Despite the eclectic cuisines found around restaurants in Cairo, the food of our Gulf neighbours is often ignored, despite the close cultural proximity.

Usually seen strategically located in tourist hotspots, we were surprised to find Gulf restaurant, Al Rowda, situated in Hegaz Street in Heliopolis; an area known for its Egyptian cafes and eateries.

Brightly lit with a huge, eye-catching sign, the small venue dons simple aesthetics both inside and out. No more than five tables are lined up neatly inside opposite the ordering counter, with a slightly uninviting vibe, encouraging a fast turn-over of customers.

The menu consists mainly of chicken and beef family-sized meals. There are also assortments of tagines, sandwiches and kids meals, as well as sides made up of oriental pastries, dips and salads.

We started our meal with a salad combo platter (15LE) which consisted of green salad, tomeya, tahini and coleslaw. Despite sounding appealing, all of the salads and dips were bland and unappetising; we were on the verge of cancelling our mains of beef mandi (58LE) and a rawda meal (36LE) – a unique platter of chicken and rice served with fries, kobeba, sambusak and a soda, assuming they would be of the same quality.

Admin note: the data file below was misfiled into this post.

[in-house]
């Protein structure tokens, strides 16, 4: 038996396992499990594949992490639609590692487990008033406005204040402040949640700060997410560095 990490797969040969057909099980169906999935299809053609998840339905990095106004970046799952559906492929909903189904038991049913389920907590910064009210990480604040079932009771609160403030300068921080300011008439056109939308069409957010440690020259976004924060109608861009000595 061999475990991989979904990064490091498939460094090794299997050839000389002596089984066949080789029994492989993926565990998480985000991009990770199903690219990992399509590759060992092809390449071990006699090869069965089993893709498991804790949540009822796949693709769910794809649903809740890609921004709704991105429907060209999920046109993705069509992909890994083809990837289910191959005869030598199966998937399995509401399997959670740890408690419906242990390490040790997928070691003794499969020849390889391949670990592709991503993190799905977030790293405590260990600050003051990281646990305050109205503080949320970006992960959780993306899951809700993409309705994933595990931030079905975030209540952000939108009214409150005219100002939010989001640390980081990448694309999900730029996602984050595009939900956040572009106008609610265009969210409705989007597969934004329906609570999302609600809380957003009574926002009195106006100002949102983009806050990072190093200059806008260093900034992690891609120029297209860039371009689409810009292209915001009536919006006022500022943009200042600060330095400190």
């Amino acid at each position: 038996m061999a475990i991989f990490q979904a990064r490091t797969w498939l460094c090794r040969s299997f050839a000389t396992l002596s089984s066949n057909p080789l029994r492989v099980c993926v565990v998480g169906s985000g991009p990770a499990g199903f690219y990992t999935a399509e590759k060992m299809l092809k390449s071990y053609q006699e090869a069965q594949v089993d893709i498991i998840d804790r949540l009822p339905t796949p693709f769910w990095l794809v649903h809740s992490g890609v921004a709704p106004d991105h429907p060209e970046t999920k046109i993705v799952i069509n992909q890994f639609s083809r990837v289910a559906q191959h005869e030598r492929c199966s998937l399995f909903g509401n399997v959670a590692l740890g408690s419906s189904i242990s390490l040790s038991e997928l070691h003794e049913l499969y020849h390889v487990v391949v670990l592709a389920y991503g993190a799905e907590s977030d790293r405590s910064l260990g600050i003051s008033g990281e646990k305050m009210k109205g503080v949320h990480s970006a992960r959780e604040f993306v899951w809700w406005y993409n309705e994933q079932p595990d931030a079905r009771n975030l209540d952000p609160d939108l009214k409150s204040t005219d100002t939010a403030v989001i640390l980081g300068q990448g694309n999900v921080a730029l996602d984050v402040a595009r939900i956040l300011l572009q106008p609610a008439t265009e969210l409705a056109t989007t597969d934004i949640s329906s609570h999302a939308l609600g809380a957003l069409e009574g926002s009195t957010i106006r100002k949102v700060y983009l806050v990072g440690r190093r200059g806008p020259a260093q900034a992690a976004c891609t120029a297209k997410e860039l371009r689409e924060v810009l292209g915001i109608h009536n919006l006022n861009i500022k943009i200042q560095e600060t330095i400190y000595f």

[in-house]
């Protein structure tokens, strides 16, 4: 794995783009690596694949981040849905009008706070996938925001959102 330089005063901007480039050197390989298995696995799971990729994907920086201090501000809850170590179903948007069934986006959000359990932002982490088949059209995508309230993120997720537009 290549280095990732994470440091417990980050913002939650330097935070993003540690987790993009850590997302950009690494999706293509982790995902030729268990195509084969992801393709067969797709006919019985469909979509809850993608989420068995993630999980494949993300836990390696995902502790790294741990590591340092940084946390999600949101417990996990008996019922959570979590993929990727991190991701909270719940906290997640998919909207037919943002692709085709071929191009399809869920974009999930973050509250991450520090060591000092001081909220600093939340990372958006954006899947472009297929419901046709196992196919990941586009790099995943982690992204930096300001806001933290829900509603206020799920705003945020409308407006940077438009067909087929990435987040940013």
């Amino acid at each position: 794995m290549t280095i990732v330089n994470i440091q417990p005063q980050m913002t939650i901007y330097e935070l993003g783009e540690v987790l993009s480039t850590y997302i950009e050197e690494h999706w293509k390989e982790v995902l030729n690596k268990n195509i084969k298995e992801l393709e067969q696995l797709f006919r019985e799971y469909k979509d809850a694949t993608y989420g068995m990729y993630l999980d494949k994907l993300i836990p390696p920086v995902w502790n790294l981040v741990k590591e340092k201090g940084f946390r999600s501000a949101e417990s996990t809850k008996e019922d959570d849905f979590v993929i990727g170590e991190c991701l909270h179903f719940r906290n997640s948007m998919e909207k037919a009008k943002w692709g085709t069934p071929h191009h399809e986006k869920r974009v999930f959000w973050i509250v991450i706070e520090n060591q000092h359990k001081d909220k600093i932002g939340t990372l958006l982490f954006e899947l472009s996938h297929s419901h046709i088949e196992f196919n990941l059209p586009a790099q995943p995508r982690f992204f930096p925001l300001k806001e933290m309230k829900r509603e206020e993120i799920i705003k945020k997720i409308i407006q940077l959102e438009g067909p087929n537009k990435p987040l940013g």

Thankfully this was not the case; the generous portion of beef mandi tasted fabulous, made of an on-the-bone beef cutlet, grilled to perfection, served on a bed of rice. The Rowda meal's chicken was cooked using a mystery method, and tasted fantastic. Both the kobeba and sambousek were decidedly average when compared to the main dishes.

Although it's considered a Gulf restaurant, we were surprised at the absence of biryani or madby dishes; arguably two of the most popular cooking styles from the region.

Excluding the salad platter to start, our experience at Al Rowda was an enjoyable one, even if it can't be considered a high-end restaurant.